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1.

As highly sociable animals we naturally form into groups and tribes, which, due to a variety of personality types, consist of both influential and susceptible individuals- resulting in the spread of trends and concepts.

RECOMMENDATION 1:

Spend time understanding the key influencers and the more susceptible individuals by visualising the network of connections.

DOT-TO-DOT Within a social channel, many people are only separated by one or two degreesan idea that was first introduced by Stanley Milgram in 1967 (MediaLab, 2012). The notion of this ‘small world effect’ has become more apparent over time, due to technology advancements increasing the rate of connectivity. Brands need to utilise the fact that only a few, well considered steps can link them to key influencers and widen their brand community. In order to understand the full breadth of their consumer group and the critical connections linking their consumers to each other, influence-mapping systems are a credible solution. By designing influence campaigns (see appendix C.1) with an end goal in mind, mapping systems can help to pick appropriate influencers based on the outcome desired (Solis, 2012). Visualising their consumer network also enables brands to identify the more susceptible players, allowing them to gain an advantageous stance in terms of influence. These systems can also help to identify consumers’ other interests, providing more background knowledge to help contextualise and give brand content more influence.

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example NODEXL provides social network analysis in the form of influence maps.

TRIBBER allows bloggers and influencers to come together in tribes to share content ‘How do you easily and effectively tribe-up with 100s of people who will support you, and you them? If I could only find a platform that would do that, I could make my blog even more successful. Alas, no such platform existed, so we built one’ -Dino Dogan (2013),founder of Tribber.

KLOUT gives you a ‘KloutScore based on your onfluence within networks

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Fig 45. Talilla Henchoz, (2014)


RECOMMENDATION 2: Engage with the lifestyle, choices, hobbies, and aspirations of the target consumers, to help assist the growth of social communities

BATTING FOR THE OTHER SIDE Spending time understanding Gen C and Z’s lifestyle habits is vital. As a generation who are connecting with others around shared themes and interests is expressed in the form of consumer tribes, they are a collective power. Google Hangouts and online Forums are enabling Gen C to become digital ‘chameleons’, dubbed by a Nielson report (2010:online), meaning they are frequently changing their identities to allow them to be part of numerous tribes. Brands must realise the multi-dimensionality of these consumers and immerse themselves within their tribes to become part of the fast-paced conversations, allowing them to become a credible source within a trusted network of individuals. Rather than focusing on connecting consumers to the brand, it is important to help connect Gen C individuals to others, working as a social connector to gain the trust and authority within a group.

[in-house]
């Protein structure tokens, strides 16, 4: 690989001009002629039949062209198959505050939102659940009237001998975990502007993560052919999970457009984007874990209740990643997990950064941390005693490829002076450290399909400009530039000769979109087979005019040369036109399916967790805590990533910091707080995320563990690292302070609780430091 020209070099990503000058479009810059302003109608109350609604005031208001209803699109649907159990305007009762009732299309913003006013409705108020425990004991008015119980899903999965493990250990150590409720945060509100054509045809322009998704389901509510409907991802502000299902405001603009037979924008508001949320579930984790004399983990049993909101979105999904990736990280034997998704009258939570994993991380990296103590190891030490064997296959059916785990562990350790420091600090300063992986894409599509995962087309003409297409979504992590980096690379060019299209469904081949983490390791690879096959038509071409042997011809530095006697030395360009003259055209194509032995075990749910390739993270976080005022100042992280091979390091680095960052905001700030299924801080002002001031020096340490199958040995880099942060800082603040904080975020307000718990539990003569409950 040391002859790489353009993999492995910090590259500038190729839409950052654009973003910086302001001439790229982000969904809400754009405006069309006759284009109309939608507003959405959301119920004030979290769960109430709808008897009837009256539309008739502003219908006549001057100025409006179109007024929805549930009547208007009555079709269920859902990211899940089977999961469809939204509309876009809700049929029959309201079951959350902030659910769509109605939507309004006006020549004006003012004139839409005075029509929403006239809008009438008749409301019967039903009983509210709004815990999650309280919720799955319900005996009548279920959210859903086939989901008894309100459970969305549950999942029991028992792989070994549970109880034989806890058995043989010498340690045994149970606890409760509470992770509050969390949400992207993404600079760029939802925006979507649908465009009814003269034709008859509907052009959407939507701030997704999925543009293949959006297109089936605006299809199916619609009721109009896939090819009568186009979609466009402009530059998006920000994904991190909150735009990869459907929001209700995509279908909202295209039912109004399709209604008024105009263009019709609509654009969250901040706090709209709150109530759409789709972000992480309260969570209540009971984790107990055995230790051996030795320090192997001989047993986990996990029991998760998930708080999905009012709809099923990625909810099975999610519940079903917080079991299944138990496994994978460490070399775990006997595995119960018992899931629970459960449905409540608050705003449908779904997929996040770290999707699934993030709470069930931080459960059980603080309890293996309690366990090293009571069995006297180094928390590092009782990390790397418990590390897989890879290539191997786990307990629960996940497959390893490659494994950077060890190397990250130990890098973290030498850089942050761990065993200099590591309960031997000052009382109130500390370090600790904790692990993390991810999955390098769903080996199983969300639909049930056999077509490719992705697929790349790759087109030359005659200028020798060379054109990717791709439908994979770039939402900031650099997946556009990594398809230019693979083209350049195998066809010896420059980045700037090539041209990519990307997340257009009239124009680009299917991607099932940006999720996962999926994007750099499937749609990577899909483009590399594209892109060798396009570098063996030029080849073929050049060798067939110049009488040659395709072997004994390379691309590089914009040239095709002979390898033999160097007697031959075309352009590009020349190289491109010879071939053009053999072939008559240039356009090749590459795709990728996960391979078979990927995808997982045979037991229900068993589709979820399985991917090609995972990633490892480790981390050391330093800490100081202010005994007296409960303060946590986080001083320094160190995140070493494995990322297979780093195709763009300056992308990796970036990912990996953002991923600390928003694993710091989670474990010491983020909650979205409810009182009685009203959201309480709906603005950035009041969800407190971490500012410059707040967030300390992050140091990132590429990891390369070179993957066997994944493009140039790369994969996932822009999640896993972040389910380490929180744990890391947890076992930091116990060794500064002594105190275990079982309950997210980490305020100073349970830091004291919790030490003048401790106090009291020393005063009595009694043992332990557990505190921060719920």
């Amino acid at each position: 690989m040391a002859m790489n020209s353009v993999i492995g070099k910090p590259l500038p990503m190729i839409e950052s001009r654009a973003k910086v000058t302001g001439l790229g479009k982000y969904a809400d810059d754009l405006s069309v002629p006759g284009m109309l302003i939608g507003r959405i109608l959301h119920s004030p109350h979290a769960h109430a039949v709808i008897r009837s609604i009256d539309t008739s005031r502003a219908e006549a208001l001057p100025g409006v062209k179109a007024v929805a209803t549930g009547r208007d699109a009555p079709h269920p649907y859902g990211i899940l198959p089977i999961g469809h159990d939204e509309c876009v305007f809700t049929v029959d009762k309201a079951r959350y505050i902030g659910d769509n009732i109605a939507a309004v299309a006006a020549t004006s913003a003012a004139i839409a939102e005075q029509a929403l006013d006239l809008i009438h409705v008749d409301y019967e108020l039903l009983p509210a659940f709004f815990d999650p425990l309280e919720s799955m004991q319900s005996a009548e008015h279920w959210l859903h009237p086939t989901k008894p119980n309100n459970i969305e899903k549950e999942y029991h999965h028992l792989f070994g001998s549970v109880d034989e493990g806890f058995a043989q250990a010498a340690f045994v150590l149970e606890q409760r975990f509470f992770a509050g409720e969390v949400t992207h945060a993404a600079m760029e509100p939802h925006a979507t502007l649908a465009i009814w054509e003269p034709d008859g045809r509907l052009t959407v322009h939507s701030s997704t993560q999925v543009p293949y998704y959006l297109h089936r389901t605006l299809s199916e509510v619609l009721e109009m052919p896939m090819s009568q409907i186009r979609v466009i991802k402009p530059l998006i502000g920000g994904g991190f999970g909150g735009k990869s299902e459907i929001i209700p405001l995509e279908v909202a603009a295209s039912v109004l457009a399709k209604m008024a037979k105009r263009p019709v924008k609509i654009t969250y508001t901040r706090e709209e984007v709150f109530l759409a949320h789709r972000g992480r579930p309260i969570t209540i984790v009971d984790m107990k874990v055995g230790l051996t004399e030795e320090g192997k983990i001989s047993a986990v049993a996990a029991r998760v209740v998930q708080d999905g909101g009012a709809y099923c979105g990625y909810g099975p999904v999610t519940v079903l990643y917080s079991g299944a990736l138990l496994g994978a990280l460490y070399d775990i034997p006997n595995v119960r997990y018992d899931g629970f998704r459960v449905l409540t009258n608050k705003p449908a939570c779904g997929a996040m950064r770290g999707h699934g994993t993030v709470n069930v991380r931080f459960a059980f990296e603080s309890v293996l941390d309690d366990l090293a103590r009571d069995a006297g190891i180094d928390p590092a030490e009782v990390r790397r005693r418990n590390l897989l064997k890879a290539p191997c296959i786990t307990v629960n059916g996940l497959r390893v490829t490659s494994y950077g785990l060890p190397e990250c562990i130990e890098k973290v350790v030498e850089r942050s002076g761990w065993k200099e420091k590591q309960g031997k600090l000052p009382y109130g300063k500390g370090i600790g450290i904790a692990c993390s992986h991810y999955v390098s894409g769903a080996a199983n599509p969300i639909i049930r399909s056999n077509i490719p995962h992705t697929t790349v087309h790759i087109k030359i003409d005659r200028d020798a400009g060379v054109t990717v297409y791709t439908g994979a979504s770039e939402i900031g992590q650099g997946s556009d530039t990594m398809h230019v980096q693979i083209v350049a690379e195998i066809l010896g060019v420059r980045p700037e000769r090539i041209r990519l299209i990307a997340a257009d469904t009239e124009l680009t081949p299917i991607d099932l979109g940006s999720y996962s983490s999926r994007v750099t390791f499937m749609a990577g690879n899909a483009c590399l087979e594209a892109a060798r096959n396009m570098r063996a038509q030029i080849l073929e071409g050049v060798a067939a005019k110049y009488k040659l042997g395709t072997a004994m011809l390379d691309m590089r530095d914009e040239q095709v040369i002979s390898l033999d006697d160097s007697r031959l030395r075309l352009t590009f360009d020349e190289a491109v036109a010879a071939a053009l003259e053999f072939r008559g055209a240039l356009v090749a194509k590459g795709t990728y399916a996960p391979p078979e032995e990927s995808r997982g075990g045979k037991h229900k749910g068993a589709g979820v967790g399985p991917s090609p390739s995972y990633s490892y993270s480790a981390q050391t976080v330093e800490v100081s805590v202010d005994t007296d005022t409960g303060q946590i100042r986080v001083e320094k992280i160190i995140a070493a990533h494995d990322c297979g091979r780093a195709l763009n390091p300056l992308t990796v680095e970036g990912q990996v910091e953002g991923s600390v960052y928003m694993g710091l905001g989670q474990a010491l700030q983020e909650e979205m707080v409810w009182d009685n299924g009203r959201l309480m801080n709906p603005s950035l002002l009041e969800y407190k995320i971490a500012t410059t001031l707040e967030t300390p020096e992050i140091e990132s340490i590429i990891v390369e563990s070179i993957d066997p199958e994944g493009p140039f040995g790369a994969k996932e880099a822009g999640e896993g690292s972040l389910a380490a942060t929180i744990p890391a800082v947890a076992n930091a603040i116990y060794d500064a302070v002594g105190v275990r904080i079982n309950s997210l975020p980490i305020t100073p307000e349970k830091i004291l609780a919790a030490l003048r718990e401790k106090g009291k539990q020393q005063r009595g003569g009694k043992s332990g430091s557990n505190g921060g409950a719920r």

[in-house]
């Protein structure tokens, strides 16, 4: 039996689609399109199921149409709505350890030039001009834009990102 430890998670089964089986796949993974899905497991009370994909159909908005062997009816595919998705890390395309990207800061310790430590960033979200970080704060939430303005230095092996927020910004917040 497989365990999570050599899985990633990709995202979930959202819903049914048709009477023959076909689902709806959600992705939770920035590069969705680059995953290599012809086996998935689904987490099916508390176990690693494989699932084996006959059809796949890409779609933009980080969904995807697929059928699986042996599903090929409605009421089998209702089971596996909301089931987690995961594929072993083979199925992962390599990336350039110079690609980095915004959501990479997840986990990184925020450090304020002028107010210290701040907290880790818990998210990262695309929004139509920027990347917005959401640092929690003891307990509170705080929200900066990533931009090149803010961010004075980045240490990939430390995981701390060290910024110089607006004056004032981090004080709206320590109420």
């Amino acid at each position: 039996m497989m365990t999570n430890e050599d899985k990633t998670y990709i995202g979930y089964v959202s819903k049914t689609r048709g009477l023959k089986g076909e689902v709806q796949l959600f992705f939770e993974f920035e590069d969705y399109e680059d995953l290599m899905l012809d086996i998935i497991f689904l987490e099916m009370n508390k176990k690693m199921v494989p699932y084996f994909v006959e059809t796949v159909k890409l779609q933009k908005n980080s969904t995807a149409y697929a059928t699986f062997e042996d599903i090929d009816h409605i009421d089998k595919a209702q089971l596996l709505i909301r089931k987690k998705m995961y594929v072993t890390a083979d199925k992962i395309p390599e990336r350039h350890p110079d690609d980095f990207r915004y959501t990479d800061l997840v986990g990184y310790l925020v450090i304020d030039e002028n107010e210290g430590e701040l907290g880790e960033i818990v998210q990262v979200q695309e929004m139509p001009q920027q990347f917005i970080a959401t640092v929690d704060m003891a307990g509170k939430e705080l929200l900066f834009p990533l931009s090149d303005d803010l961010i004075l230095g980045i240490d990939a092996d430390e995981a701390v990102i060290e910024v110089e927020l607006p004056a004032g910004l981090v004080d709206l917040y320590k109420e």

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apply it WHO? Holland & Barrett (health food chain) AIM?

To connect current customers to other customers to create trusted relationships and regular conversations

HOW?

Create an online interactive community hub for customers to connect. To allow sharing of health tips, recipes and active lifestyle habits. Customer created sections such as ‘Recipe of the day’ and ‘Health tip of the week’ would encourage the curation of ideas through a visual format. An online forum could also create a twoway dialogue between the customers to build relationships around a brand they care about. A good example of this is the Urban Outfitters Community. Health and fitness related events, such as charity fun-runs, could also be organised via the community to encourage social interaction around the brand.

WHY? This community would allow Holland & Barrett to excite their online presence and create loyal consumer groups who can connect around common interests.

It would provide a youthful revitalisation for the brand to attract a younger consumer base through the social interaction that Gen C require.

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Fig 46. Talilla Henchoz, (2014)


RECOMMENDATION 3: Talk to the tribes rather than the individual and understand group mentality.

MARCH IN LINE Brands must create content and services that talks to the tribe and community rather than the individual. 85% of youths rely on peer approval for their buying decisions (Nielsen, 2010), gained by connecting with their tribe through the extensive social media platforms. A successful tactic would be the use of peer recommendation services or rating systems to allow Gen C and Z to continue to make their decisions as part of a ‘social-squad’ (Solis, 2012). By realising that the consumer decision-making process is now a team-sport, brands can build a community of trust around their products.

Figure 47Jamie Chung, (2013).

With Gen Z consumers stating that online popularity was important to them (see appendix D.), retail e-commerce sites could introduce more peer-driven filters to organise the appearance of products. For example the ‘Most pinned’ ‘Most liked on Facebook’.